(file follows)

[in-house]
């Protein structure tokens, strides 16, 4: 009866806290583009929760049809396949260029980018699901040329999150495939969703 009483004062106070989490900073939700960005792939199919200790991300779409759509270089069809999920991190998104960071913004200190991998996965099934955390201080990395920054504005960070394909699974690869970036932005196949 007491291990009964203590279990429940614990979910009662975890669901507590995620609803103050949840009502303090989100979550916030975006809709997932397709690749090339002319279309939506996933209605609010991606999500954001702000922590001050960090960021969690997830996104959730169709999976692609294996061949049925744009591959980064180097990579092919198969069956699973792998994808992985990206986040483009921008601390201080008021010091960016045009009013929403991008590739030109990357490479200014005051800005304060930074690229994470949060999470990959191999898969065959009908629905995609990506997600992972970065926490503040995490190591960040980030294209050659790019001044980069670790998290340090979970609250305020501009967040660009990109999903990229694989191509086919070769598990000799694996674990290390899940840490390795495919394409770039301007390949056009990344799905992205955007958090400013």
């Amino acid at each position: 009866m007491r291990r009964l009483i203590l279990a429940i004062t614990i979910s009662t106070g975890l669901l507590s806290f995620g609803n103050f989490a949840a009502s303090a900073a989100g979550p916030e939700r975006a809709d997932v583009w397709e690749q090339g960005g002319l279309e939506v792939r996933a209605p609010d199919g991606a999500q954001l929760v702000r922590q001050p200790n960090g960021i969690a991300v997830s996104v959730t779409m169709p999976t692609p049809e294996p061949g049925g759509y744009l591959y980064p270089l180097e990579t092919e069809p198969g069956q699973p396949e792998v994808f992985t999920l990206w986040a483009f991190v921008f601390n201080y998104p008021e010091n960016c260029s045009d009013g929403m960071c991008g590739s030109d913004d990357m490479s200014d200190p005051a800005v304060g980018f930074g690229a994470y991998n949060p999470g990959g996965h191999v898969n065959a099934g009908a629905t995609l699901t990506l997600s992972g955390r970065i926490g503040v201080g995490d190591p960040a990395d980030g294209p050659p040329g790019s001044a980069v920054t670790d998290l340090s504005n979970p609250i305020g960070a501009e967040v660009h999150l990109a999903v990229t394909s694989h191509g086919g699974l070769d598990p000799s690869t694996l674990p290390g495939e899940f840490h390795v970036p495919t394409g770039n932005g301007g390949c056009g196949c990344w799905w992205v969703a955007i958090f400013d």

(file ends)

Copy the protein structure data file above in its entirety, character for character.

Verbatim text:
[in-house]
């Protein structure tokens, strides 16, 4: 009866806290583009929760049809396949260029980018699901040329999150495939969703 009483004062106070989490900073939700960005792939199919200790991300779409759509270089069809999920991190998104960071913004200190991998996965099934955390201080990395920054504005960070394909699974690869970036932005196949 007491291990009964203590279990429940614990979910009662975890669901507590995620609803103050949840009502303090989100979550916030975006809709997932397709690749090339002319279309939506996933209605609010991606999500954001702000922590001050960090960021969690997830996104959730169709999976692609294996061949049925744009591959980064180097990579092919198969069956699973792998994808992985990206986040483009921008601390201080008021010091960016045009009013929403991008590739030109990357490479200014005051800005304060930074690229994470949060999470990959191999898969065959009908629905995609990506997600992972970065926490503040995490190591960040980030294209050659790019001044980069670790998290340090979970609250305020501009967040660009990109999903990229694989191509086919070769598990000799694996674990290390899940840490390795495919394409770039301007390949056009990344799905992205955007958090400013």
């Amino acid at each position: 009866m007491r291990r009964l009483i203590l279990a429940i004062t614990i979910s009662t106070g975890l669901l507590s806290f995620g609803n103050f989490a949840a009502s303090a900073a989100g979550p916030e939700r975006a809709d997932v583009w397709e690749q090339g960005g002319l279309e939506v792939r996933a209605p609010d199919g991606a999500q954001l929760v702000r922590q001050p200790n960090g960021i969690a991300v997830s996104v959730t779409m169709p999976t692609p049809e294996p061949g049925g759509y744009l591959y980064p270089l180097e990579t092919e069809p198969g069956q699973p396949e792998v994808f992985t999920l990206w986040a483009f991190v921008f601390n201080y998104p008021e010091n960016c260029s045009d009013g929403m960071c991008g590739s030109d913004d990357m490479s200014d200190p005051a800005v304060g980018f930074g690229a994470y991998n949060p999470g990959g996965h191999v898969n065959a099934g009908a629905t995609l699901t990506l997600s992972g955390r970065i926490g503040v201080g995490d190591p960040a990395d980030g294209p050659p040329g790019s001044a980069v920054t670790d998290l340090s504005n979970p609250i305020g960070a501009e967040v660009h999150l990109a999903v990229t394909s694989h191509g086919g699974l070769d598990p000799s690869t694996l674990p290390g495939e899940f840490h390795v970036p495919t394409g770039n932005g301007g390949c056009g196949c990344w799905w992205v969703a955007i958090f400013d």